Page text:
Friday December 17, 17:45 – 18:45 – Channel 8
This three-part session reflecting on the COVID-19 pandemic to date will be opened by Dr Kariem El-Boghdadly, Consultant Anaesthetist at Guy’s & St Thomas’ NHS Foundation Trust, London, UK, who will discuss the timing of surgery after SARS-CoV-2 infection.
He will explain how surgery with active SARS-CoV-2 infection is associated with increased risks of complications and death. With an increasing number of patients having surgery after a recent or previous SARS-CoV-2 infection, there was a need for evidence to guide the safest timing of surgery in this growing cohort of patients. An international across 116 countries study of more than 140,000 patients was conducted, finding that the risks of death and complications were increased if surgery was performed within 7 weeks of a SARS-CoV-2 infection.
Patients with ongoing symptoms had a greater risk than those who have had symptom resolution. These risks remained high regardless of how unwell the patient was, and the nature and urgency of the operation they were having. These data fed into national guidelines in the UK by the Association of Anaesthetists, the Centre for Peri-operative Care, the Federation of Surgical Specialty Associations, the Royal College of Anaesthetists and the Royal College of Surgeons of England, who recommended that planned surgery should not be scheduled within 7 weeks of a diagnosis of SARS-CoV-2 unless the risks of delaying surgery are greater than the risks associated with COVID-19. Dr El-Boghdadly concludes: “These recommendations should increase the safety of surgery in patients who have had SARS-CoV-2 infection.”
The second talk in this session – ‘Lessons learned from Covid: the surgeons’ perspective’ – will be presented by Prof Dr Nicole Bouvy, a surgeon at Maastricht University Medical Center, Netherlands.
She says: “The COVID-19 pandemic and the lack of space in the operating rooms made us realise which surgical procedures are really important and which patients cannot be placed on a long waiting list. Patients on the waiting list for elective surgical procedures like hernia surgery realised that living with a for example non-symptomatic inguinal hernia at the age of 70 is not a big thing. By discussing OR indications in a multi-disciplinary team we learned a lot about real sensible care.”
Central OR planning makes the planning more effective so that the OR is fully occupied. Most of the time, procedures planned by plastic and reconstructive or orthopaedic surgeons had to be placed back on the waiting list. Prof Bouvy says: “Of course, we must find out if the quality of life of these patients is impaired.”
She adds: “Furthermore, this time of reflection helped us to make our operating room more sustainable. As hospitals are responsible for 25% of the total greenhouse effect in western countries, we started with a reduction of inhalation gases, a reduction of the air refreshment cycle and a reduction of our disposable instruments. Also, because raw materials were hard to get other materials were hard to get. This ‘green spirit’ in the hospital helped to better team building and makes the environment and people living in the neighbourhood of the hospital healthier.”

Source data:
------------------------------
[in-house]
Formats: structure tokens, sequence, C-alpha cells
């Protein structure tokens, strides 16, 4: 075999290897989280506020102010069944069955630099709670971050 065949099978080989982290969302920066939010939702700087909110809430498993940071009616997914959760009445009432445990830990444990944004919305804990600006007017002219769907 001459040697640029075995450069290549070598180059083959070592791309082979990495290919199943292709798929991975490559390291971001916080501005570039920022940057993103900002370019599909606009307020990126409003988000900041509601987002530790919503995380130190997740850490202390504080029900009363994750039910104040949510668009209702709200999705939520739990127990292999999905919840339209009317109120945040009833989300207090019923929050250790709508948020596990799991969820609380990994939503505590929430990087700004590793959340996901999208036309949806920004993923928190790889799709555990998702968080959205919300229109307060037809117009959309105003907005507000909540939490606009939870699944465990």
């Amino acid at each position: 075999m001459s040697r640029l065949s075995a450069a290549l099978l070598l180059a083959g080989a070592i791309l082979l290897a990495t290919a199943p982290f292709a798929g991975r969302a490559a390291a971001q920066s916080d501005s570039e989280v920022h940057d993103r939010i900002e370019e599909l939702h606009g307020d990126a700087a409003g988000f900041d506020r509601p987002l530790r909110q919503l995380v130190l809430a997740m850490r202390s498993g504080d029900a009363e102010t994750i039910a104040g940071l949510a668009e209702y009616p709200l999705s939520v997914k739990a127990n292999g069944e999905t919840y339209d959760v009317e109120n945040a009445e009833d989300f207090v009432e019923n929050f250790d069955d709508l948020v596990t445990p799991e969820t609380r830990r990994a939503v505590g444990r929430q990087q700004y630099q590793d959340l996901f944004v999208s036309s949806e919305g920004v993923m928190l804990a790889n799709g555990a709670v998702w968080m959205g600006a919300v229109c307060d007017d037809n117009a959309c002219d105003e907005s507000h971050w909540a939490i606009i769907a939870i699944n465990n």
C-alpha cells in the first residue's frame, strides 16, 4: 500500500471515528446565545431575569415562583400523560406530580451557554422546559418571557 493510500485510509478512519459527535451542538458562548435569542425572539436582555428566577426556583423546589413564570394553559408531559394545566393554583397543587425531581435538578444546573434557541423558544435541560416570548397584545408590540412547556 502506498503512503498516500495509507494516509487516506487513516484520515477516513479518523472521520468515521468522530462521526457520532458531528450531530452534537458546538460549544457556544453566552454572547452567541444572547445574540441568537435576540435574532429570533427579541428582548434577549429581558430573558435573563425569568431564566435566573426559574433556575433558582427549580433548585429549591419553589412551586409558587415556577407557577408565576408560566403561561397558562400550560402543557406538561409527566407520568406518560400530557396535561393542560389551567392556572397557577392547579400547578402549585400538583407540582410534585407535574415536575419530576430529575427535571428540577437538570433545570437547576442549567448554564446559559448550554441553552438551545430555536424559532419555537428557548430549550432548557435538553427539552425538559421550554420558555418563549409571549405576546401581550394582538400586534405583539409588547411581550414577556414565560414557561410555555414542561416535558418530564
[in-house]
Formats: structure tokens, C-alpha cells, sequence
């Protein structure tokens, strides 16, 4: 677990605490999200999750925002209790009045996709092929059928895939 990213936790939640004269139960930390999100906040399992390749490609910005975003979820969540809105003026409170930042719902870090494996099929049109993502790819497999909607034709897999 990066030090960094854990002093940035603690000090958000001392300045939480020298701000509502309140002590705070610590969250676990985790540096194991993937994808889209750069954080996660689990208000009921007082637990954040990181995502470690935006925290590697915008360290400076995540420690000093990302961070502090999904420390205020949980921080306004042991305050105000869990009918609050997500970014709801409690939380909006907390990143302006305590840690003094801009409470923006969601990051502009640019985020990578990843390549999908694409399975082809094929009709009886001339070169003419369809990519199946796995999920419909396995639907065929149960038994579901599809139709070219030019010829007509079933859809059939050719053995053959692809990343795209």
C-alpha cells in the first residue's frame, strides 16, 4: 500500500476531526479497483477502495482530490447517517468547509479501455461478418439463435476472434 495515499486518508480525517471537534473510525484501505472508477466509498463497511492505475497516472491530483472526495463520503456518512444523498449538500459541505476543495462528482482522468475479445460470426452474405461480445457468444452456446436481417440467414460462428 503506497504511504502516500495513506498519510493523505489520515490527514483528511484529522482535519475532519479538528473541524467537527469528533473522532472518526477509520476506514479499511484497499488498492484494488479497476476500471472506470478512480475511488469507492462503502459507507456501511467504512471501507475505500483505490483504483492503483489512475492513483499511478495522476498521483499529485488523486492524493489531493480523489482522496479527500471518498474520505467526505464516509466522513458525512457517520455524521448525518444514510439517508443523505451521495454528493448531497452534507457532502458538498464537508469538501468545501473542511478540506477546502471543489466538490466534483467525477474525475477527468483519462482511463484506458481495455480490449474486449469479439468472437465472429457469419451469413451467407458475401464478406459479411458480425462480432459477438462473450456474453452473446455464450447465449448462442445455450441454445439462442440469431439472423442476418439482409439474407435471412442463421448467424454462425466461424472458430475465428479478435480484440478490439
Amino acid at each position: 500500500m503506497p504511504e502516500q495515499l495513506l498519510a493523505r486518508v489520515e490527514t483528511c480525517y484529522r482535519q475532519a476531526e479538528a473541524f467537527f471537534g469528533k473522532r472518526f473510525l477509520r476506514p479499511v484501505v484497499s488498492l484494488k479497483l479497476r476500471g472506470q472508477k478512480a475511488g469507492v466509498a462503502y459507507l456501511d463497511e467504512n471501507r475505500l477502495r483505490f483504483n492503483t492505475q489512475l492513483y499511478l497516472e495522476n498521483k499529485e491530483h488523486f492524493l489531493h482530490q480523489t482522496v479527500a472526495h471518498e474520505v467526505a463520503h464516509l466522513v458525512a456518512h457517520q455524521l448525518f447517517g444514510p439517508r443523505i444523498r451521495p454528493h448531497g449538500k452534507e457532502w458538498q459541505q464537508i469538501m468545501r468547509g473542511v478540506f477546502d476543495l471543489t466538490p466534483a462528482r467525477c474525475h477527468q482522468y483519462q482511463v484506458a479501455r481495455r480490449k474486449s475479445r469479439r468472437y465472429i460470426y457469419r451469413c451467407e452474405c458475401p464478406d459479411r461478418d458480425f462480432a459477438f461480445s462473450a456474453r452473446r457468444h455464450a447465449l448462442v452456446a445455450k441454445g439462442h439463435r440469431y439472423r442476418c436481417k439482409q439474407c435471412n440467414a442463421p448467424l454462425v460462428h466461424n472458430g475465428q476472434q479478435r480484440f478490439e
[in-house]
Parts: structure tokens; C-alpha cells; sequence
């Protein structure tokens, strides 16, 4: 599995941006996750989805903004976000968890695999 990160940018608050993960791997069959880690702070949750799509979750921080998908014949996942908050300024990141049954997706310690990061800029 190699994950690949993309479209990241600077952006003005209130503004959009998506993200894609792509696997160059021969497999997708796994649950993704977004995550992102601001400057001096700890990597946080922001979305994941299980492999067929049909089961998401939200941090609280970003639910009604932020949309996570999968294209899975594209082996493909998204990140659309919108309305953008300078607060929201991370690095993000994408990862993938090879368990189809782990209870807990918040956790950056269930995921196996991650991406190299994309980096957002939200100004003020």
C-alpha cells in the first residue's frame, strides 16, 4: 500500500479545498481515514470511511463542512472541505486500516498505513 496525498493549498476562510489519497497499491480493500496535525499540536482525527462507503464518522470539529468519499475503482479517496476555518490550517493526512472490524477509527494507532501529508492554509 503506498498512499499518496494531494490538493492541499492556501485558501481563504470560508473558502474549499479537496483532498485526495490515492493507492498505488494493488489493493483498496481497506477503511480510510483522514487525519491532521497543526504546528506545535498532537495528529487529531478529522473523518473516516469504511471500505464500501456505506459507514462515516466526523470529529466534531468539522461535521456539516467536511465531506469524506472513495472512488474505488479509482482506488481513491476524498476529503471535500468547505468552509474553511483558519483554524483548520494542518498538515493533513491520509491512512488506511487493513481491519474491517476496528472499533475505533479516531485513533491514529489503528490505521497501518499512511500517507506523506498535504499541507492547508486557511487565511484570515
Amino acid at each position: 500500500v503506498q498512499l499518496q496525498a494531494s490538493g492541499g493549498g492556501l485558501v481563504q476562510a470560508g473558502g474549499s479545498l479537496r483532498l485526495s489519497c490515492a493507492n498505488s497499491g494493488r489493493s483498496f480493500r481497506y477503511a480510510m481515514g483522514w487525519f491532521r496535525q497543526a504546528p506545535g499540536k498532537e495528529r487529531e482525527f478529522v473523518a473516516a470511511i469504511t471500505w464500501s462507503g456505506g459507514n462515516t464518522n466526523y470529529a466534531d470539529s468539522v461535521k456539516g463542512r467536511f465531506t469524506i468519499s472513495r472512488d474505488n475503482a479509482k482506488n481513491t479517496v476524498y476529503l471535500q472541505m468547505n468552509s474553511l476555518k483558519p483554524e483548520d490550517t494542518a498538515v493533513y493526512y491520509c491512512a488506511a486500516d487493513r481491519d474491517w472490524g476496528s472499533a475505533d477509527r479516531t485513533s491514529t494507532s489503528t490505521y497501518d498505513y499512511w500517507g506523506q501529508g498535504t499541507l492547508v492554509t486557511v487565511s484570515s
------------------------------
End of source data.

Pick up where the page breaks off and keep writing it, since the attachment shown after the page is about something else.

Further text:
The final talk “Pain management beyond the pandemic. Latin American experience” will be given by Dr Carolina Haylock Loor (San Pedro Sula Hospital, Honduras).
She explained how, during the COVID-19 pandemic, the human family has experienced an extremely challenging situation, with massive uncertainty, impacting all dimensions: physical, emotional, spiritual, political, economic, social, technological, influencing the quality of life globally, bringing more suffering and pain.
“Latin American is no exception,” says Dr Haylock Loor. “With more than 600 million inhabitants, Latin American is considered the world’s most unequal region, and the pandemic has increased this inequality (GINI coefficient raised from 0.48 to 0.51). This discrepancy also occurs in pain and reaffirms the WHO publication in 2009 that ‘80% of the world population with moderate to severe pain lack of adequate access to pain treatment’, and with stressors of the pandemic, like loneliness, distancing, it persisted and worsened.”
The increasing global burden of pain, more notorious in LMICs, by trauma, post-operative, childbirth, arthritis, back pain, diabetes, cancer, HIV-AIDS, sickle cell disease, and now post-COVID-19 syndrome, results in more inequity and compelling a need for bridging the gap in this regional health issue. Although there is a lack of epidemiological data in Latin America, there are studies that estimate a prevalence of chronic pain in a range of 18 to 42% of the population. Another disparity is in medicines for treating pain. HICs use 90% of the morphine distributed worldwide and experience the opioid addiction crisis, while in contrast, LMICs use only 10% of the world’s opioids and suffer opiophobia, in Latin American due to unfounded fear of medical professionals to provoke addiction with their prescriptions, aggravated by limited opioid availability, lack of education in pain, healthcare policies with strict regulatory provisions and finally, untreated conditions that enlarge the burden of pain.
She concludes: “In summary, pain does not wait for the pandemic to end; in Latin America, we started its management with telemedicine, in-person assessments, interventional procedures, pharmacological and non-pharmacological approaches. We must continue managing and educating our pain patients and trainees without tiring to struggle in the region to overcome the barriers mentioned.”
Read More of our special newsletter covering our virtual congress.